One proposal I have heard and which I favor is to restructure high school similar to what we have in college-- there would no longer be formal grades, but students would have to complete a certain level of classes (including certain specific core courses). Students would be placed in classes based on similar background and abilities, rather than age; If necessary, students could be put into a course that came before the core curriculum course, while others might be able to jump into a course that is a year or two more advanced than their former eighth grade classmates. Four years might be an average time to spend in school, but some students might be able to do it in three years while others might need five or six (if beyond six years then we might consider a transition program into the community college where they could earn a diploma or equivalent while using the high school credits they had to that point accumulated and additional work at the community college.) The whole stigma/expectation associated with age and grade level would likely erode in this kind of environment. Why exactly is it more important that a tenth grader should be in an English class with other tenth graders rather than with other students (of whatever grade level) who have similar writing skills? In this environment completion of the core curriculum would show proof of knowlege so there would be no need for standardized testing, but if it was insisted there had to be then take it after the student has completed say a specific English class and a specific Math class, both of which are included in the core curriculum.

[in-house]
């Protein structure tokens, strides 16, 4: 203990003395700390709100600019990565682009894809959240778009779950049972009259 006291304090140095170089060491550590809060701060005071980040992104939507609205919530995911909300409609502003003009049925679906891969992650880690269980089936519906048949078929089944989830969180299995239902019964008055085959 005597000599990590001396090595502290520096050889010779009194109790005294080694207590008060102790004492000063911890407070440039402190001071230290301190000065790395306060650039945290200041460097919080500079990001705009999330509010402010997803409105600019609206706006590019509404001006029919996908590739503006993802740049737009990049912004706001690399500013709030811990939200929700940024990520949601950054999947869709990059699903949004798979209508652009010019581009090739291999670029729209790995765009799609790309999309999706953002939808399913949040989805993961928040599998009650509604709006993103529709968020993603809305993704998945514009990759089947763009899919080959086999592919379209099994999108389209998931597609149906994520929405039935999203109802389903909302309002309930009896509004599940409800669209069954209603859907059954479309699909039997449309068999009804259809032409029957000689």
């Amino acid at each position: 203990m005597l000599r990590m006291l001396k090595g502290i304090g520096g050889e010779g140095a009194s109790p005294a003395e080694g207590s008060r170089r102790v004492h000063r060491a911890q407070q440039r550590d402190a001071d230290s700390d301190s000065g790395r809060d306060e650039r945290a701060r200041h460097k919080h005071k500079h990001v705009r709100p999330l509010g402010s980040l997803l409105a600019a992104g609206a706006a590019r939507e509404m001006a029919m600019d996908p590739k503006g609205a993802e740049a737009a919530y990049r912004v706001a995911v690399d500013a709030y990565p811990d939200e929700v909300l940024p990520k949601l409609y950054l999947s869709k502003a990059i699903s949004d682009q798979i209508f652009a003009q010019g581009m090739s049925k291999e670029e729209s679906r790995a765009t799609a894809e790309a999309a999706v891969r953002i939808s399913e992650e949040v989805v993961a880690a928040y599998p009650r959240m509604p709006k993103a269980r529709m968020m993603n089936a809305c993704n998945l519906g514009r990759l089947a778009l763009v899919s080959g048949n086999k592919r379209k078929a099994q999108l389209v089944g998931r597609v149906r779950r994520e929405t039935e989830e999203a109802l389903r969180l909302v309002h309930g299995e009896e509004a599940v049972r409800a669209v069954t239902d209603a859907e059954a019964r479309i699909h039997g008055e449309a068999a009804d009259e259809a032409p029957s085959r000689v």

But whatever we do, it is absolutely an outrage that we have reached the point where students are being encouraged to leave school by those who should be most involved with helping them to stay in school. But the financial incentive for the schools is now to do exactly that.

Friday, March 16, 2007

Terry Goddard is a great A.G. He's also a great guy.